Every day for 30 years, Gloria Solorzano has left her small house before dawn to set up a fruit and vegetable stall at a street market in Lima, Peru. She pays a man with a station wagon to drive her and the produce she sells to the market, where she pays another man to load her crates of produce onto a trolley and take them to her stall. Around sunrise, she starts selling, under the protection of a security guard she pays to ensure she and her clients are safe, on streets she pays to be cleaned, under lights she pays to be turned on.
Gloria is just like most workers in the world – that is to say, informally employed. She is embedded in dozens of economic relationships, paying for the services she needs in order for her business to run and paying a daily fee in exchange for the right to work in the street. At any moment, despite the investments she has made both in her business and in the market itself, the local government could take away that right.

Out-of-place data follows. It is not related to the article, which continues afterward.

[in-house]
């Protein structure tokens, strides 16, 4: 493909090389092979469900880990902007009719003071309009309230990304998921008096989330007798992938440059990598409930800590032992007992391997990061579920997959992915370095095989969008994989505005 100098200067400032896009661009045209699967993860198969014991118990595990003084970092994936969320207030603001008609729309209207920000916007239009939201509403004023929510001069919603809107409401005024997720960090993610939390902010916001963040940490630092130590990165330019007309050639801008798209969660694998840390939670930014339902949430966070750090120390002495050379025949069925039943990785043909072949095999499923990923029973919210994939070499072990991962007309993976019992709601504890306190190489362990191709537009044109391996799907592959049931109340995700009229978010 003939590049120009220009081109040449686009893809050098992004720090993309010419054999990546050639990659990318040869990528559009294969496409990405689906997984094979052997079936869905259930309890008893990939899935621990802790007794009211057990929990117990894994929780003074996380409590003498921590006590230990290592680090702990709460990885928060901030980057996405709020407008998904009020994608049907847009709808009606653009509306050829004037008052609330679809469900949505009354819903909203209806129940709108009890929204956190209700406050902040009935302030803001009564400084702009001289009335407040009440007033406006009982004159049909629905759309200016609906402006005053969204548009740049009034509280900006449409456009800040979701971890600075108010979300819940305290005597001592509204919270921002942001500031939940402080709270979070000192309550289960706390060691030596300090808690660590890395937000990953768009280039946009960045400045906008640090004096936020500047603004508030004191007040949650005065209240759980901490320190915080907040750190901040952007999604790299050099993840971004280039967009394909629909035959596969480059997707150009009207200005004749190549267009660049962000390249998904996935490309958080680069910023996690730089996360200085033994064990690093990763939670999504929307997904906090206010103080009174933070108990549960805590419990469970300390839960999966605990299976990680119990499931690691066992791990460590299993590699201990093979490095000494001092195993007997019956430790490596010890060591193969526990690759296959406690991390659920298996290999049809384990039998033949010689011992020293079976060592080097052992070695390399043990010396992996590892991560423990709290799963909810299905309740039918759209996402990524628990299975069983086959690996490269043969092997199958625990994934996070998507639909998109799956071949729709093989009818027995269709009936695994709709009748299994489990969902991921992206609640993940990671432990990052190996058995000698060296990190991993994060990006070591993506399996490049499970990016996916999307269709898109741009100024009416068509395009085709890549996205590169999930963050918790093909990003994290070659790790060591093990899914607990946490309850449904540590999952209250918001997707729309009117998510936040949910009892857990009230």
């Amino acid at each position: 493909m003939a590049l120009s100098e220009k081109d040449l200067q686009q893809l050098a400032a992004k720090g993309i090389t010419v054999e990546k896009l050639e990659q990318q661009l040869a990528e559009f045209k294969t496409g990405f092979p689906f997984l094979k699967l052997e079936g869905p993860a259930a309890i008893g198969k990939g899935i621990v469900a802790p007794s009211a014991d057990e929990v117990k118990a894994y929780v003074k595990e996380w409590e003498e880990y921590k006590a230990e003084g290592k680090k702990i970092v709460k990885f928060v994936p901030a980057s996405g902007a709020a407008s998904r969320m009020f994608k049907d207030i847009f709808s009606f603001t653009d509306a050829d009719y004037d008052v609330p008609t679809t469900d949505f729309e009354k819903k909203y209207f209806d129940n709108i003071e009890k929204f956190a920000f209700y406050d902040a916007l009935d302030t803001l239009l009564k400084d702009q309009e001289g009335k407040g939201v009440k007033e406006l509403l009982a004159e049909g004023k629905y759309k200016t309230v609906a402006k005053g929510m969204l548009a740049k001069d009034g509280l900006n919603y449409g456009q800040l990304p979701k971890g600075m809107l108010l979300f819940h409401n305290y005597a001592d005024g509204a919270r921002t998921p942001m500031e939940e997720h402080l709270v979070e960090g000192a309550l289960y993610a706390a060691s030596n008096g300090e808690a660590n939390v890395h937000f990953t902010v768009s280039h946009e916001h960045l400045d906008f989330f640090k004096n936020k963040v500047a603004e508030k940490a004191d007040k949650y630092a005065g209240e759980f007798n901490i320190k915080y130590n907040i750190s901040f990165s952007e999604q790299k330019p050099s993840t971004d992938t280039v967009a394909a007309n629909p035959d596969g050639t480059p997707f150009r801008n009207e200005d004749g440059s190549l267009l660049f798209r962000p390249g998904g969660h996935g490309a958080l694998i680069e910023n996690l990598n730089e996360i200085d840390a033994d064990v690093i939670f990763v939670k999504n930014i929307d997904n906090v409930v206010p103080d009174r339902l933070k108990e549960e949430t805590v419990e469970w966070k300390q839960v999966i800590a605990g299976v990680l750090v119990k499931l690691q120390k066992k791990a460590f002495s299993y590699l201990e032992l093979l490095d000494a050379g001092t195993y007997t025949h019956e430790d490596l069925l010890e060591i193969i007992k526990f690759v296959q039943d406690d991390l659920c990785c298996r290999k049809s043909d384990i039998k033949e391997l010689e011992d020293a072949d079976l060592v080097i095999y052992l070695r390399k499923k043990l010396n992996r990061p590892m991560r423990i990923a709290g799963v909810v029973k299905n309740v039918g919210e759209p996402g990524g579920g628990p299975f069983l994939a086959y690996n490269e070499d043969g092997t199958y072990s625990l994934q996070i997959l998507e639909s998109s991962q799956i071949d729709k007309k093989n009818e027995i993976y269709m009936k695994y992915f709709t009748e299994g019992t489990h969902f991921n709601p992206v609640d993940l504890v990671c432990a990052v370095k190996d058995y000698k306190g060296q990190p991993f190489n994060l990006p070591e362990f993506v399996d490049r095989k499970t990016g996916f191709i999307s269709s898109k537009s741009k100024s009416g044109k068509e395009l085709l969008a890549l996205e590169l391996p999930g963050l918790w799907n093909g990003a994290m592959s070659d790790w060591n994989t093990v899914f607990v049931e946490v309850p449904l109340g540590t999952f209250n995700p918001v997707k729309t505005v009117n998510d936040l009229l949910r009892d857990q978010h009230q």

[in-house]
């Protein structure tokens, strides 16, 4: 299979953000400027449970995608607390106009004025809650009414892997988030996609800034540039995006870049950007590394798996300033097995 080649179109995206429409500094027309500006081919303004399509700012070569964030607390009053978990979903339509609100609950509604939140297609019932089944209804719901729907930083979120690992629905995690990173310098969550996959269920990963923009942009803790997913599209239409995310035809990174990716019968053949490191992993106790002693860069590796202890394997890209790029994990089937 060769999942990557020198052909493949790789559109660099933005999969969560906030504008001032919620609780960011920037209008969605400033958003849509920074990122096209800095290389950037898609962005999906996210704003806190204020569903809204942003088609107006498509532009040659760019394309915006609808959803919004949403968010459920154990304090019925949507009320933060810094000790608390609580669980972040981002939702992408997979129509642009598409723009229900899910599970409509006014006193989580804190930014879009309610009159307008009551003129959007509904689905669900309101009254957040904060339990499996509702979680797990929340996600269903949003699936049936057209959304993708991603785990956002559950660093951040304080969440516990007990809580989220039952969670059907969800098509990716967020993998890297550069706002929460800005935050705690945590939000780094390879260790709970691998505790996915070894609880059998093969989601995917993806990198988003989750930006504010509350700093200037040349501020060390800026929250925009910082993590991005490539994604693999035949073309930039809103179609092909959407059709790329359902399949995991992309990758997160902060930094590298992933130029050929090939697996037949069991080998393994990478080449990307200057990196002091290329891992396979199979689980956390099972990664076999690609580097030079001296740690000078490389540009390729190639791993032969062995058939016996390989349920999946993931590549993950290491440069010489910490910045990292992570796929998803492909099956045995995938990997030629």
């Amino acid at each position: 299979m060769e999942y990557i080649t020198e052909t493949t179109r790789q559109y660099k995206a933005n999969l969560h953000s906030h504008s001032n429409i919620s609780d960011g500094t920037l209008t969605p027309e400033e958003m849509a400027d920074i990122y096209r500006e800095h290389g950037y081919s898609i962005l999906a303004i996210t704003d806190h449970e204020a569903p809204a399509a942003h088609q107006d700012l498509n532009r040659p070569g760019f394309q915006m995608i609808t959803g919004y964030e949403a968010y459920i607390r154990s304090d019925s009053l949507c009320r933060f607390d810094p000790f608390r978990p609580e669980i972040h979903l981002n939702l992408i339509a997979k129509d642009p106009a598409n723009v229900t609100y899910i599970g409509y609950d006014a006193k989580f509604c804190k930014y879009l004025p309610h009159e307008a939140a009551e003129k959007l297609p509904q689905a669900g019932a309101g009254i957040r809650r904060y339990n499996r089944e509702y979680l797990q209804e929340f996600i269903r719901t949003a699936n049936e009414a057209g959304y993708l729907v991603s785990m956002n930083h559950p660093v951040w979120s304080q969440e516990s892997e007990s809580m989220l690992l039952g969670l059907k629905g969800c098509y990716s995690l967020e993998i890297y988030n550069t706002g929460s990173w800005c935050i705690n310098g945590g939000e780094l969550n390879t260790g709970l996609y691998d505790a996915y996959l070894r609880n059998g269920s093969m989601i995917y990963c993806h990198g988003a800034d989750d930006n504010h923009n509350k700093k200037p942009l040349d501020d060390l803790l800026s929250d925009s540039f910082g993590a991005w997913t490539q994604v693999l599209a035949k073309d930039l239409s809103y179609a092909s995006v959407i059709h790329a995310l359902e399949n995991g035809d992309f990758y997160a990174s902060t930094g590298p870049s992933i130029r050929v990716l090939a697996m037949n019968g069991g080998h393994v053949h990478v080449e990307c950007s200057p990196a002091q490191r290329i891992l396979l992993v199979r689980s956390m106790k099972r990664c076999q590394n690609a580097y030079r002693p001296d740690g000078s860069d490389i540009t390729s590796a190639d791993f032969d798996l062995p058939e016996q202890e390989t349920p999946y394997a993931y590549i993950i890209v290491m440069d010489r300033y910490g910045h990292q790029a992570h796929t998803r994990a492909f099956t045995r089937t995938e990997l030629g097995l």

Slightly more than 60% of all working people in the world are informally employed. This means that they lack the labour and social protections that help smooth income, protect against risk, and keep households out of poverty. Without access to economic and social rights, it is difficult for informal workers to actively contribute to building open, vibrant, democratic societies.